No ride through the pretty little town of Percé on the far eastern end of the peninsula is complete without taking at least one photo of Percé Rock. This monolith is a natural limestone formation that measures 433 metres long and 90 metres wide, and the sheer cliffs rise 88 metres out of the Gulf of St. Lawrence. The famous hole near the end of the main body of rock itself creates one of the largest natural arches in the world. It sits less than a kilometre from the shoreline, and you can walk to it at low tide, but if you linger too long, it’s a long swim back to shore. I’d be very surprised if this icon of Quebec isn’t the most photographed part of the whole peninsula.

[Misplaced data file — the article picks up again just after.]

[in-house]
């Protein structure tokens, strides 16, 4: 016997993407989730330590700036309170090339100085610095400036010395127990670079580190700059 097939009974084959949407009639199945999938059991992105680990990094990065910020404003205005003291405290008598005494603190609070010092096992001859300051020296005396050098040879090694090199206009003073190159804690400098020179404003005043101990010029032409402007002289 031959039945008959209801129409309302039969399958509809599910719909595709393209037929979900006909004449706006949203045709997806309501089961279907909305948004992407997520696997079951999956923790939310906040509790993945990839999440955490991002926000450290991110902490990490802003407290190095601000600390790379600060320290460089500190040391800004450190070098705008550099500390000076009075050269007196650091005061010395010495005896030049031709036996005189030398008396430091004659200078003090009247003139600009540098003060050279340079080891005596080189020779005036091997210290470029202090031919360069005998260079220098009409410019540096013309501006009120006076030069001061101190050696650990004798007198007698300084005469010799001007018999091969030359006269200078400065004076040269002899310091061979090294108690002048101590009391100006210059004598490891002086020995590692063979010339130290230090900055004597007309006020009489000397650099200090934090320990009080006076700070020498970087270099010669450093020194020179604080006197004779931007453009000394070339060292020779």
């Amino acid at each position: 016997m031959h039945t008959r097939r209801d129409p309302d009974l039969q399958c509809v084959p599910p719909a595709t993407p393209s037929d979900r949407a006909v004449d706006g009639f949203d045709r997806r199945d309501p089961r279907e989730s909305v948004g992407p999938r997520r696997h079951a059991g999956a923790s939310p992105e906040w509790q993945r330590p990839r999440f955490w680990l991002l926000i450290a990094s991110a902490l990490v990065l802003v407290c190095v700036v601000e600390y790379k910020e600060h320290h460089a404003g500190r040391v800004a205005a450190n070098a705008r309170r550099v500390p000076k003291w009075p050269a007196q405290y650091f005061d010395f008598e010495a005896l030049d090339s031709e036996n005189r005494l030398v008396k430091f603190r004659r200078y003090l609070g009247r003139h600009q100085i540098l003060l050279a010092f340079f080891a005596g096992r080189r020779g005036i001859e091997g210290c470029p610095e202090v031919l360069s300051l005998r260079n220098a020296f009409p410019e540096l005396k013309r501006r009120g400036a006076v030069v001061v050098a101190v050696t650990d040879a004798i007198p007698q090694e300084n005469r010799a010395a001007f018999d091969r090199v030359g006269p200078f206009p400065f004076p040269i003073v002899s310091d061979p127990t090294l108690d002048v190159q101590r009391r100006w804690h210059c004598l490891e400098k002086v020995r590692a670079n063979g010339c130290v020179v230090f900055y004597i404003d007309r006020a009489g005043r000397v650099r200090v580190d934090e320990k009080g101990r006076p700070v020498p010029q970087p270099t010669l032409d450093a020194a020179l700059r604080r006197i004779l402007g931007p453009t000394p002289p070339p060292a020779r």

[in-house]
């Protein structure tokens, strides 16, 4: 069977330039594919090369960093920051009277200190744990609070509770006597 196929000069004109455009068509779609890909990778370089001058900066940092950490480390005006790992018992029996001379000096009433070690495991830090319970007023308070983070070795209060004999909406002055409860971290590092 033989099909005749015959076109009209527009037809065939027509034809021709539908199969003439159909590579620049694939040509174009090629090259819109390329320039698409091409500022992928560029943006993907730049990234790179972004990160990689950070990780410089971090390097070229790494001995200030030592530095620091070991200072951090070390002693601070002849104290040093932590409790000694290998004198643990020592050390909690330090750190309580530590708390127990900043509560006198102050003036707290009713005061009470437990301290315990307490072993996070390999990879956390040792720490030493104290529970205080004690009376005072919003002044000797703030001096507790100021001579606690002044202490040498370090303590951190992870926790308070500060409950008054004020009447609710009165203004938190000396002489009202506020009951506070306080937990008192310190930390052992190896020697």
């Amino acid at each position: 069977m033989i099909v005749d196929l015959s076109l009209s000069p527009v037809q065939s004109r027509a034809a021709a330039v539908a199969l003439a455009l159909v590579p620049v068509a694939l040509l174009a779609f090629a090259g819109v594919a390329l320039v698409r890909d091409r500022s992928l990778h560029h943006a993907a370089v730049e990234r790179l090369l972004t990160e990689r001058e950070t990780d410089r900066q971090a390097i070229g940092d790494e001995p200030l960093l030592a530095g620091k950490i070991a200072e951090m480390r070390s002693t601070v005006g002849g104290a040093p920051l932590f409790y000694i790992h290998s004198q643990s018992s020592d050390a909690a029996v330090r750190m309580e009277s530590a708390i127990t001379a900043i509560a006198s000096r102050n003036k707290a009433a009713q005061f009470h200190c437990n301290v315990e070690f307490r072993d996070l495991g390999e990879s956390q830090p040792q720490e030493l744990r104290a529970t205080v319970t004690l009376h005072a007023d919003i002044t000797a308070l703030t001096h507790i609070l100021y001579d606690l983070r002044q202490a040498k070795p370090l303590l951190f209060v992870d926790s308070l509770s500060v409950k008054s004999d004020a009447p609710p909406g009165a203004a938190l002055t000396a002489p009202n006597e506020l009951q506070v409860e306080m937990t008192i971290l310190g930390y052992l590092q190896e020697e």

North of Percé, we made our way through the town of Gaspé and soon after, Forillon National Park. You can save a few minutes by bypassing the park on Rte 197 if you wish, but I recommend staying on Rte 132 to enter into Forillon Park and head around the park’s peninsula for a nice shoreline ride before meeting up with the bypass later on.
So far, the roads had been outstanding, with no broken pavement, and smooth for the most part. Forillon proved to be the exception. Some construction and a detour notwithstanding, there were also a few bad sections of road, but I hoped the construction crews would be looking after that shortly, since they were in the area.
The rough sections in the park were no match for the S1000XR’s suspension. It’s a very competent bike to begin with in all respects, but being equipped with the Dynamic ESA was an added bonus – it was as simple as thumbing a switch on the…